Tom Rymour writes:
Dear All,

What about 'ensellure'? I forget if it was the small of Lolita's back, or  
Ada's. Not a prosaic Saxon word, but one of those enticing, euphonious,  
filthy, fancy, foreign, French mots justes which have been infiltrating  
our plain speech since 1066.

Hugs and kisses,

Tom (Rymour)

> Thanks, James. Nick Antosca¹s first quotation from Lolita includes that
> mood-killing technical word, NATES, which, unsurprisingly, 12-year-old  
> Nick
> has to look up. Alas, NATES still rhymes with GRATES in my affronted
> Anglophonic soul. Unless you pronounce NATES as \nartays\, the Latin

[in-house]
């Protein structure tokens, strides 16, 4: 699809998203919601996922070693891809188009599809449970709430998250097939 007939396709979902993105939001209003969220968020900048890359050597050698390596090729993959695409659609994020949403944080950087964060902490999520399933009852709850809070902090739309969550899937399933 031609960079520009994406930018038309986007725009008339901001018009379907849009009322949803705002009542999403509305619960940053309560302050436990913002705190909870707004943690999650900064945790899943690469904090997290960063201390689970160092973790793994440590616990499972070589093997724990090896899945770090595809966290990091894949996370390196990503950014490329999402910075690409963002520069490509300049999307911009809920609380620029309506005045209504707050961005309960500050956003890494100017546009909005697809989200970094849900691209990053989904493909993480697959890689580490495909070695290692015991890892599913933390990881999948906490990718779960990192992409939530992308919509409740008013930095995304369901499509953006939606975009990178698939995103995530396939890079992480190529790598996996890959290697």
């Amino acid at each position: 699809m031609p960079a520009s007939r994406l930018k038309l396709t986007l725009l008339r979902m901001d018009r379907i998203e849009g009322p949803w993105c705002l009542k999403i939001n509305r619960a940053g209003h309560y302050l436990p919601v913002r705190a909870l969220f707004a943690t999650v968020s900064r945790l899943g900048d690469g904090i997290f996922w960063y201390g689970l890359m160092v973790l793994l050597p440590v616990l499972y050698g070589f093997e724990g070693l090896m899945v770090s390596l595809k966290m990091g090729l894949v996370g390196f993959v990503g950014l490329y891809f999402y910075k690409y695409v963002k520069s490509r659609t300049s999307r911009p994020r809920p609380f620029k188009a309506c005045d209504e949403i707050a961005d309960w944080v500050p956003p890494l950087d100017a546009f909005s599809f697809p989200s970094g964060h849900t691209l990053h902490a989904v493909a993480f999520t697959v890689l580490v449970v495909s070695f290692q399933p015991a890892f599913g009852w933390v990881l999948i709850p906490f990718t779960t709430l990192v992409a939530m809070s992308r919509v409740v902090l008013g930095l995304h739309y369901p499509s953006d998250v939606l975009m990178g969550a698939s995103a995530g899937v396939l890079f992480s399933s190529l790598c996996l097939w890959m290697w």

> plural
> of NATIS, which is, presumably. just one singular, turn-the-other-cheek  
> bum.
> If the use of NATES is to suggest a surgical lexicon/mindset for Humbert,
> why does VN use the everyday English
> SHOULDER-BLADES in the same passage, rather than the matching  
> cold-medical
> OMOPLATES (found elsewhere. e.g., in The Original of Laura, about which
> Jansy and I have had several exchanges)?
> Nick and I, and most honest males, see Lolita with a sweet, young,
> out-of-bounds ass. Her nates belong with her glutæus maximus (suitably
> pluralized) on some Gray¹s (not Grey¹s) Anatomy Dissection Table.
> Stan Kelly-Bootle.
Search the archive Contact the Editors Visit "Nabokov Online Journal"
Visit Zembla View Nabokv-L Policies Manage subscription options

All private editorial communications, without exception, are read by both co-editors.